By Will Ferguson, College of Arts and Sciences PULLMAN, Wash. – Three billion years ago in a distant galaxy, two massive black holes slammed together, merged into one and sent space–time vibrations, known as gravitational waves, shooting out into the universe.
PULLMAN, Wash. – If you are anything like me, you like watching the night sky. The stars we see are a lot like our nearest star, the sun. They are just much farther away. That makes stars look like small twinkly things instead of a big, furious thing like our sun.
By Will Ferguson, College of Arts & Sciences PULLMAN, Wash. – Brian Saam, an expert in experimental atomic physics, will become professor and chair of the Washington State University Department of Physics and Astronomy on Feb. 1.
PULLMAN, Wash. – No matter how still we stand, or if we’re in Scotland, Malaysia or the United States, we are always spinning. Our Earth spins at a constant, very fast speed as we make a trip around the sun.
Tuesday, Oct. 15, 4:10 p.m., Webster 17 Dr. Paula Heron, University of Washington. Please meet our guest speaker and share refreshments at 3:45 p.m. in the foyer on floor G above the lecture hall. Is “interactive teaching” sufficient to promote conceptual development in physics? Contact: Matthew McCluskey, firstname.lastname@example.org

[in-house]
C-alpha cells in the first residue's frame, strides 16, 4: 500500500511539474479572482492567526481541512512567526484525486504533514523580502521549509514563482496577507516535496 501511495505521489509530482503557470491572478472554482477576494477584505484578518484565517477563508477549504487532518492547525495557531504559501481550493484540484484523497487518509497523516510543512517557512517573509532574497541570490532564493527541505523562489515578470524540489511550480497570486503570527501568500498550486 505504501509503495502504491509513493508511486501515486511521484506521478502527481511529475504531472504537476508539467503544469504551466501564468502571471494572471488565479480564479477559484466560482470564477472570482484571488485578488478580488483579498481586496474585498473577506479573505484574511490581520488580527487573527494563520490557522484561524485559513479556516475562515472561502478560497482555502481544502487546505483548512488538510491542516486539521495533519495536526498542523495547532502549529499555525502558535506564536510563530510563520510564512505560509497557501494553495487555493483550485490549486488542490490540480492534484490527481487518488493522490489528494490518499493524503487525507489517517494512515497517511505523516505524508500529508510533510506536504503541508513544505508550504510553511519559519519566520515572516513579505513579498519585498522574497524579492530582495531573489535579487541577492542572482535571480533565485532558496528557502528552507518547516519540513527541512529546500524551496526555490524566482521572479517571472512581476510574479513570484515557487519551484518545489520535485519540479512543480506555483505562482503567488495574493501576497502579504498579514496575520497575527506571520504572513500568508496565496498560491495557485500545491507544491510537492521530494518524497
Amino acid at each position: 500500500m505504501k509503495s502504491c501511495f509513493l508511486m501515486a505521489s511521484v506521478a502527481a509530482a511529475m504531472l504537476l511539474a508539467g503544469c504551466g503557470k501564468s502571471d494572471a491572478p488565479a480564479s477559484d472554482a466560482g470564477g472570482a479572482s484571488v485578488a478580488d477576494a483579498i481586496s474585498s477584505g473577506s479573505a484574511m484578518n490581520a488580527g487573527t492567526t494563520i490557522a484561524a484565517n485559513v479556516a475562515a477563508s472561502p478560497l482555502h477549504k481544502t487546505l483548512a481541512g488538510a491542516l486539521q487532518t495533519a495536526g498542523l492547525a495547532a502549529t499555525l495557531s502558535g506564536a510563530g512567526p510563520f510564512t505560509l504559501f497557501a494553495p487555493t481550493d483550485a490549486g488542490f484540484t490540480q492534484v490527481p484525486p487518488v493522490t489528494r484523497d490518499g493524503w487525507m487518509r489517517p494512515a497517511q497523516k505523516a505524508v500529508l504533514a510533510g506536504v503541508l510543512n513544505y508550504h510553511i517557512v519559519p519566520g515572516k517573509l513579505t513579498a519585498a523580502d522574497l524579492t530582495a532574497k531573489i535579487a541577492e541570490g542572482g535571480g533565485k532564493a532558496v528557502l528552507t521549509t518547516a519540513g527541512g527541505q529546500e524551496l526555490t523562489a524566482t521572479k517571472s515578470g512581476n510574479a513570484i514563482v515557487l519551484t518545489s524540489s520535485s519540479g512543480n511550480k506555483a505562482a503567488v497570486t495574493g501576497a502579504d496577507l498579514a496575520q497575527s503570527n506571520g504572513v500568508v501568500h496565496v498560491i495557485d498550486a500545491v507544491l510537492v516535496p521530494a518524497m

PULLMAN, Wash. – The Department of Physics and Astronomy and the Palouse Astronomical Society will host a Barbecue and Star Party on Saturday, Sept. 7, at WSU’s Jewett Observatory. A barbecue and live music will run 7-9 p.m., with star gazing to follow 9-11 p.m. A $7 donation is suggested for the dinner. Stargazing is […]
The department of Physics and Astronomy’s Stephenson Distinguished Lecture will feature James K. Gimzewski, a leading authority on nanotechnology research. The lecture, Nano Tips: Exploring This Planet, Your Body and Beyond, will be on March 26 at 7 p.m. in the Webster Physical Science Building, Room 16. Gimzewski is a distinguished professor in the Department […]
A total lunar eclipse will be visible in the Pacific Northwest Wednesday evening, Feb. 20. Michael Allen, instructor at the WSU Department of Physics and Astronomy, said that when the moon rises that evening at 5:11 p.m. the eclipse will already have begun, but the center of eclipse –when the moon is directly […]
PULLMAN – A giant elliptical galaxy seen in an image from the Hubble Space Telescope is the closest gravitational lens yet known, according to information released Feb. 6 by the Hubble Heritage Project. John Blakeslee, an assistant professor with the Department of Physics and Astronomy at Washington State University, working with colleagues from the University […]